Levy Failure Means Deep Cuts For Libby Schools

By Beacon Staff

Libby voters turned down a $350,000 operations levy last week and now School District 4 will face about a $700,000 budget shortfall. After the vote, Superintendent K.W. Maki said there was a “strong possibility” that some classes would lose state accreditation next year.

On May 7, election officials counted 936 votes for the levy and 1,149 votes against it. Voters also elected John Carlson and Leslie Nelson to three-year terms on the school board of trustees.

“I’m pretty well frustrated,” Maki said. “But I’ve been here for 15 years and we’ve only passed one levy before… (These cuts) will be difficult for us.”

Now Maki and school officials must decide what staff members and programs will be cut in the coming weeks. Maki said the board of trustees was meeting on Monday, May 13 to look at the budget. This year, four teachers have retired and 14 non-tenured teachers were told in March that they might not have a job at the end of the school year. Even before the levy failed, Maki was taking a red pen to the 2013-2014 budget. Cuts include $10,000 in energy savings, $55,000 cut from the activities and athletics budget and $213,000 from the retirement of four teachers. Maki said it’s likely that five full-time positions will now have to be eliminated.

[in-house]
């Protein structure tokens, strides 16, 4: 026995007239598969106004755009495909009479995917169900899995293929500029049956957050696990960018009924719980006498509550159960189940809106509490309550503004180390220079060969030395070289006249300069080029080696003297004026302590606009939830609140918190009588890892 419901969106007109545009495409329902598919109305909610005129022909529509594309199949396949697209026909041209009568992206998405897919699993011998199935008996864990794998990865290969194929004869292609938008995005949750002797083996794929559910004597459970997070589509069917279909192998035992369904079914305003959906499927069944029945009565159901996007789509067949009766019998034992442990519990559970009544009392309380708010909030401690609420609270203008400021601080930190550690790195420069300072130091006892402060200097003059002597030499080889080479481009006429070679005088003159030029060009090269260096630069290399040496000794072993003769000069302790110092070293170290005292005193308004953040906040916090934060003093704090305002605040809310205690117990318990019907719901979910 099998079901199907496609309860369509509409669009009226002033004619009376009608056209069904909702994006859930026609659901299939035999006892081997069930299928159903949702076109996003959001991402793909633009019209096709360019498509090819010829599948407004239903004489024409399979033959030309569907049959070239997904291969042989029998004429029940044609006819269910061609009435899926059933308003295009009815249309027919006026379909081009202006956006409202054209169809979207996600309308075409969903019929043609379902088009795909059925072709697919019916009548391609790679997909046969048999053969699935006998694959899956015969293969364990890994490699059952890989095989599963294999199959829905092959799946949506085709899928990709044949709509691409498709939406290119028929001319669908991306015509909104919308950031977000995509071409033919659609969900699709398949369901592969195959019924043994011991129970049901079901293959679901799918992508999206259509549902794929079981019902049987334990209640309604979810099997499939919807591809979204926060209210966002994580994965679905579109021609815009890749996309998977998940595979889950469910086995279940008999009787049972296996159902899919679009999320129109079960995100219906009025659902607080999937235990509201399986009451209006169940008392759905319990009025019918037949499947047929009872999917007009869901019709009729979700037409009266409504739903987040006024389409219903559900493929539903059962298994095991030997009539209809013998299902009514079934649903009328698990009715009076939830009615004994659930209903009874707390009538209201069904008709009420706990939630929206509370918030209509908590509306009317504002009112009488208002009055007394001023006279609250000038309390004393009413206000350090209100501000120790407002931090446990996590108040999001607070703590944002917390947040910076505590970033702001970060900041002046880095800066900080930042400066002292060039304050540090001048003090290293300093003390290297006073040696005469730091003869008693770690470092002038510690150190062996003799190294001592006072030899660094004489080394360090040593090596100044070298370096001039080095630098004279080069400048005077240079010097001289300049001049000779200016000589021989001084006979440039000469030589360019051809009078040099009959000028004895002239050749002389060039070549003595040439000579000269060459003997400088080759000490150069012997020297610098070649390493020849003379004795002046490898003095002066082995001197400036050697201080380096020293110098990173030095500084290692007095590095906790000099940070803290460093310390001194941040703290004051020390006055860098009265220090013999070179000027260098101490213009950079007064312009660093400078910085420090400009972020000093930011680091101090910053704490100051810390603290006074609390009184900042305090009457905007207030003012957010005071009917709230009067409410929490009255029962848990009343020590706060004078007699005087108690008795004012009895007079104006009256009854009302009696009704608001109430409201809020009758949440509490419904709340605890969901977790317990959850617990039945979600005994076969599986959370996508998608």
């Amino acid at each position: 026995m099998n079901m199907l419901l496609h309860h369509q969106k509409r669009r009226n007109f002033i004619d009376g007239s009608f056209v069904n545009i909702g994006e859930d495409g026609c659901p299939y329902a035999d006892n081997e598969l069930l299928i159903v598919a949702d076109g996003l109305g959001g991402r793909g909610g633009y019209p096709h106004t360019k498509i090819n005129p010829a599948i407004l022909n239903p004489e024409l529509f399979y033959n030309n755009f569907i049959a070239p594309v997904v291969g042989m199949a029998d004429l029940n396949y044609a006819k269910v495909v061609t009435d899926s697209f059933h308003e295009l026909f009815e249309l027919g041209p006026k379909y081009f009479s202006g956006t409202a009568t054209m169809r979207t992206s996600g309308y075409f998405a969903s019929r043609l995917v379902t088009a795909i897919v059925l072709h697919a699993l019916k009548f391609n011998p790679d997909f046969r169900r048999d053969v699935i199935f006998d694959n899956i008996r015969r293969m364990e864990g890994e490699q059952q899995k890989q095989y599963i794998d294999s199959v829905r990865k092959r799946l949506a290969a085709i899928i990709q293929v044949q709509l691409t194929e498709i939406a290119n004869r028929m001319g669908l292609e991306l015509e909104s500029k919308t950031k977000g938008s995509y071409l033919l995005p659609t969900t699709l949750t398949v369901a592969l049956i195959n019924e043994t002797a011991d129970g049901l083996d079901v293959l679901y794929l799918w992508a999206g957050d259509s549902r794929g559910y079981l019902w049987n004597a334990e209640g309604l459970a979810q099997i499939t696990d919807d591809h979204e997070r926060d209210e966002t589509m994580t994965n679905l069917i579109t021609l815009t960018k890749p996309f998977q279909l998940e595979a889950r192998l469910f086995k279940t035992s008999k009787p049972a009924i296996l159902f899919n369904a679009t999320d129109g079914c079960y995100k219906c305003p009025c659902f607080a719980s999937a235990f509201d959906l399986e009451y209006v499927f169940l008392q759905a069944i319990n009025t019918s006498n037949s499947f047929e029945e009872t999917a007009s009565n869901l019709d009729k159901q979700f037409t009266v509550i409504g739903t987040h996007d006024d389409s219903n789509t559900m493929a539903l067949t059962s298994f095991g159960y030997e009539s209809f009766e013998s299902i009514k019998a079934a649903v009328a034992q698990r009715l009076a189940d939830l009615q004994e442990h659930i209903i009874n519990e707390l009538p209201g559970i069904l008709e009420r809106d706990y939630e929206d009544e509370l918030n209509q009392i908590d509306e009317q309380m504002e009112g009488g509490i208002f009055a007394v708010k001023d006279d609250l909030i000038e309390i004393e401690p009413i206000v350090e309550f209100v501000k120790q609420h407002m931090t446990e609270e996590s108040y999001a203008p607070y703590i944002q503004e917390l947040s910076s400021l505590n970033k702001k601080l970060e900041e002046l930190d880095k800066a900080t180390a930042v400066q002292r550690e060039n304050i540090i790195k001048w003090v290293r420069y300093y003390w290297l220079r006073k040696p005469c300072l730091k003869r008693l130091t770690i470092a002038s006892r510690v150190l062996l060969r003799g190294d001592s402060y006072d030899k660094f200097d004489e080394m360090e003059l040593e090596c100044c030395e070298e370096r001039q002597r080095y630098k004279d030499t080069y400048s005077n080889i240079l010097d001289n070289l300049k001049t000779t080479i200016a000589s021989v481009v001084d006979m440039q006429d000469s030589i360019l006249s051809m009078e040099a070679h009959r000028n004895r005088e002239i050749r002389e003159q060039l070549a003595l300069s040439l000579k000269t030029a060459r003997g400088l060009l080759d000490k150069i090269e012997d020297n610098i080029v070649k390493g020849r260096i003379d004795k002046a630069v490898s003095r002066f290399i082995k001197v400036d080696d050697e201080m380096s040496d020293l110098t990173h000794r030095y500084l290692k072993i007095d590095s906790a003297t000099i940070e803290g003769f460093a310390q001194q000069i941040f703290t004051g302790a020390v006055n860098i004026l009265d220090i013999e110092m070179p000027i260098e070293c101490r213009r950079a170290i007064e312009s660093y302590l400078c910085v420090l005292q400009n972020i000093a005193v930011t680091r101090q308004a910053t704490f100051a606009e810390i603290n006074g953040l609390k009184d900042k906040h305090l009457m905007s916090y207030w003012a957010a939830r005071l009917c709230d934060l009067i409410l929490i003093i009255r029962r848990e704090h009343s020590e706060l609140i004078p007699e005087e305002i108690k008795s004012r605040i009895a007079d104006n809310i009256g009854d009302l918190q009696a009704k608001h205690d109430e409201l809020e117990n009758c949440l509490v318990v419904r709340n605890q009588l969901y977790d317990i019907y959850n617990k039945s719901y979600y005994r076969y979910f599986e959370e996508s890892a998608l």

“My job now is to make the best of a bad situation,” he said.

The shrinking budget – which is about $7 million annually – can be attributed to enrollment numbers that have decreased substantially over the last two decades. In 1994, 2,180 students attended Libby’s public schools. This year, there are 1,131 students at the schools. Maki says an aging population has a lot to do with the decline. The closure of mines and mills has also taken a toll. According to Maki, the year after the Stimson Lumber Co. mill closed the district lost 172 students.

The decline in enrollment has also put the district’s class ranking at risk. In 1987, the high school was class AA, but now it’s class A and on the cusp of falling to class B. In recent years, the district has worked to save money and cut expenses. In the last 15 years, it has closed three elementary schools. Since 1998, it has reduced administrative staff by almost half. Teachers and support staff have been cut by 36 percent.

“The smaller you get, the harder it is to shrink without having a negative impact on the kids,” Maki said.

Maki said it is possible that some classes will lose state accreditation if teachers have to be let go and the ratio of students to instructors drops. He said it’s too early to know what additional cuts will have to be made and it will depend on the final state budget.

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